During the course, I also intend to organize ‘Software Craftsmanship workshops’, in areas such as pair programming, software katas, randori, TDD, BDD. The idea is to introduce the techniques, and then try to find ways in which they could fit within a Wonderland development context.

This is a ‘distance learning collaborative experience’, and I do not expect people to be meeting face to face, but I do expect meetings avatar to avatar. It is definitely not the same, but in my opinion, is the closest experience to the real thing that I’ve experienced so far.

The initial idea is to meet at least once a week (for 1 hour) on one of the Open Wonderland community servers. Times will have to be decided after the sign-up process, and will reflect the geographic locations and timezones of the participants. I am willing to organise as many meetings as needed to accommodate all participants.

In summary, if you are interested in learning through technology, be it software development, testing automation, SCM, and so on, and you want to do it within an existing system, and more importantly, in a collaboratively, community-based way, please have a look at the course.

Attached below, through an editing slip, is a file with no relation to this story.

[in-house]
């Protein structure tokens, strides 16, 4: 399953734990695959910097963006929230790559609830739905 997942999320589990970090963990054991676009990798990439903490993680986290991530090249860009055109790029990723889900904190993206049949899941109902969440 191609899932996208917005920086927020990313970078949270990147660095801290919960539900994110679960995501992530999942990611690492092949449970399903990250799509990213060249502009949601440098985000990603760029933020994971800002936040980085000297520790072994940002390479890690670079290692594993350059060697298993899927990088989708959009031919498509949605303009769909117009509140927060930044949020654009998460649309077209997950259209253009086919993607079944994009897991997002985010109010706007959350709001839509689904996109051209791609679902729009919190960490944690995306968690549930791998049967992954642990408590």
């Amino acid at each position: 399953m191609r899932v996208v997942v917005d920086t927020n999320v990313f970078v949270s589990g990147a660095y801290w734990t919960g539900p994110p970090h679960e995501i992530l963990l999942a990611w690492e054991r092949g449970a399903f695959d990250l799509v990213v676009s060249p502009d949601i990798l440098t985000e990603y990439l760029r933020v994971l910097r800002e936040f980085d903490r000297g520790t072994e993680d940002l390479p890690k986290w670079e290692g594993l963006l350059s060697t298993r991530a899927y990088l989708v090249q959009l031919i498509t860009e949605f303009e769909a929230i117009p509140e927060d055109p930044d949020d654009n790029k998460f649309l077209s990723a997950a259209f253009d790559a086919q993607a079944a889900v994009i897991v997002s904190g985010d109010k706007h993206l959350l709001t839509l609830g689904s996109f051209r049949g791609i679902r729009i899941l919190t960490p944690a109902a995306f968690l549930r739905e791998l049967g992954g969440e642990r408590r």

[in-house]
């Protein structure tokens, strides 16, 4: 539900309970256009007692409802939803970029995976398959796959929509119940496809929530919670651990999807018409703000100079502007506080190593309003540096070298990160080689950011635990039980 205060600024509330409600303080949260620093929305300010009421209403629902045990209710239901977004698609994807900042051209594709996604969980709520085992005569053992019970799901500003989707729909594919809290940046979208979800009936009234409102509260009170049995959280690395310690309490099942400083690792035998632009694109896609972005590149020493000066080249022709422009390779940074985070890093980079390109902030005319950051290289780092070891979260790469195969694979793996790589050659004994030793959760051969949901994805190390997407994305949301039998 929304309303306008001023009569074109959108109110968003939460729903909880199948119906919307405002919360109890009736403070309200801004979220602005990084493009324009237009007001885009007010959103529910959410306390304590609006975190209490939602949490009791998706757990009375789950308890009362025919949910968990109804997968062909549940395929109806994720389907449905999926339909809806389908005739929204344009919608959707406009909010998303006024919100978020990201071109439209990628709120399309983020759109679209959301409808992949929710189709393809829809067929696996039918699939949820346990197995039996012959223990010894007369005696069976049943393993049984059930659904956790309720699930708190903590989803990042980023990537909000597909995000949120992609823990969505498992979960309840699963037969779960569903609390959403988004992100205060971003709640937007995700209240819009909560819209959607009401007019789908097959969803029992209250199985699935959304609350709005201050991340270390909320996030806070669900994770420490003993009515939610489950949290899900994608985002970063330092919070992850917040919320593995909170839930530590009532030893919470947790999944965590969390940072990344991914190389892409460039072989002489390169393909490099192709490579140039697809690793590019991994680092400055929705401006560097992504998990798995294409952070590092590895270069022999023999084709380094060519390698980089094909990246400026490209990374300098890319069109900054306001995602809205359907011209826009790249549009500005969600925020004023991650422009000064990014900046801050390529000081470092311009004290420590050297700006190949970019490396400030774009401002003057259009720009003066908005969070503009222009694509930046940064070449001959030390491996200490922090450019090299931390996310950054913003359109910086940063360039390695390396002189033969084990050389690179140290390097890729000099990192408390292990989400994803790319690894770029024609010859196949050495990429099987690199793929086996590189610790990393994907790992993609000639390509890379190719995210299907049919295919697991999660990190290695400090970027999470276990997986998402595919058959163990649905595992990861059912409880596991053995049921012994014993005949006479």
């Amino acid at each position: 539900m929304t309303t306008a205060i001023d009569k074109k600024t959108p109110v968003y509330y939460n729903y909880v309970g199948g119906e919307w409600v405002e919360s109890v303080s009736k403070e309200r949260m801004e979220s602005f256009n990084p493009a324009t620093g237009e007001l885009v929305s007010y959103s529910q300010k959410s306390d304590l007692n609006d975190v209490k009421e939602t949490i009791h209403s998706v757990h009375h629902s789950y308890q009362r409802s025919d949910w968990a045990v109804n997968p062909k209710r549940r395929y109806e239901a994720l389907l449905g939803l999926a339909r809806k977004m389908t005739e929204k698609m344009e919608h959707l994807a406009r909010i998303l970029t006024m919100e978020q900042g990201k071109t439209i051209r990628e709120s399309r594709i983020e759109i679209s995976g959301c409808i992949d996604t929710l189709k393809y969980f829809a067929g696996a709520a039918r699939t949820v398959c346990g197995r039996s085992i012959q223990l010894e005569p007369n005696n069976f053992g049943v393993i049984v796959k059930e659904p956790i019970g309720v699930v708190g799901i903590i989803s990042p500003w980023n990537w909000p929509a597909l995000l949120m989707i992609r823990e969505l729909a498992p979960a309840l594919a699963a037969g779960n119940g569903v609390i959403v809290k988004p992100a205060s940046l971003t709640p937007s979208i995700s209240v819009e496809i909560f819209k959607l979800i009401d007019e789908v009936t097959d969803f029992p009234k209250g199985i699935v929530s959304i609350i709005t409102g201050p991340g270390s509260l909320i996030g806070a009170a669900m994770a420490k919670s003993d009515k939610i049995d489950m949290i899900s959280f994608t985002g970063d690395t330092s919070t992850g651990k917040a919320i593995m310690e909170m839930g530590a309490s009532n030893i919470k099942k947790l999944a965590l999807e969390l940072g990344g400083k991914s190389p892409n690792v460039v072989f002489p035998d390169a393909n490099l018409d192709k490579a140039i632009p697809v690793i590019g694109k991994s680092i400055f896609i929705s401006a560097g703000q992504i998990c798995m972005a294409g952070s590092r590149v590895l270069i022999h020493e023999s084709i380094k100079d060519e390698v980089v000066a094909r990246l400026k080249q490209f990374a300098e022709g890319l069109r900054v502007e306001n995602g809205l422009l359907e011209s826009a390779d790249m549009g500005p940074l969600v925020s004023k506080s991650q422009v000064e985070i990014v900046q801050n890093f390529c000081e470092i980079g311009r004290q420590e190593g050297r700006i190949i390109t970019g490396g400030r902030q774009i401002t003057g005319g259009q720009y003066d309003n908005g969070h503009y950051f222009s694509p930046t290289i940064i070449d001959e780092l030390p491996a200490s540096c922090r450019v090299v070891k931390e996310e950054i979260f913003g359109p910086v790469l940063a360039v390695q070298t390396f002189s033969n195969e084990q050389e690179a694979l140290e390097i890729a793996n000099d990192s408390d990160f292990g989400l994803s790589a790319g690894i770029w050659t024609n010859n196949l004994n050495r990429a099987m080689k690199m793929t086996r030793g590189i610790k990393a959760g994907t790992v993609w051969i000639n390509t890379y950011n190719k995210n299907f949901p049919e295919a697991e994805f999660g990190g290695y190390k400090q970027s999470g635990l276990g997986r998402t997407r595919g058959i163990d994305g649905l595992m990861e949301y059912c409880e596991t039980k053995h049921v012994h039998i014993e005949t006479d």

Link: http://www.p2pu.org/general/open-wonderland-development-java

Dates: Starts on January 26th (2011), and runs (initially) for 6 weeks.

For schedule and syllabus, please follow the course link.

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9 Responses to Open Wonderland Course @ P2PU

  1. [...] This post was mentioned on Twitter by VirtualLearningLabs. VirtualLearningLabs said: RT @openwonderland: Open Wonderland Course @ P2PU http://bit.ly/ihjtYl [...]

  2. Nigel Wynne says:

    Great idea!!! Any chance of a complete beginners course in the future:)

    • John says:

      I second Nigel’s suggestion.

    • Jos says:

      Guys, that’s a great idea. I went with a more advanced development course because, in pure peer to peer spirit, I intend to learn from the course as opposed to teaching it.
      It would be a great idea that those of you interested in a beginners course got together to organise it.

  3. Nigel Wynne says:

    Oh I see, hence the name peer to peer. Doh!!!! Not sure how a peer to peer group with me in would work. Is their anyone else out there interested in an idiots guide to Java and Wonderland peer to peer course:)

    • Jos says:

      hahaha Nigel, don’t really need all that much Java to get going. It would be great to organise something like this; I’d be happy to help. Maybe a couple of in-world sessions instead of a full blown course could get us going? Anyone up for it?

  4. Jos says:

    Sign-up for the course is now closed. 12 members in the end (I was aiming for 10!). Feel free to follow the course at P2PU cause it is all accessible even if you are not a member. Thanks to everyone for the help!
    Now I better get back to work!

  5. [...] weeks ago José Domínguez (aka Josmas Flores) announced an Open Wonderland course that he organized for Peer to Peer University (P2PU). He anticipated only 5 students, but ended up [...]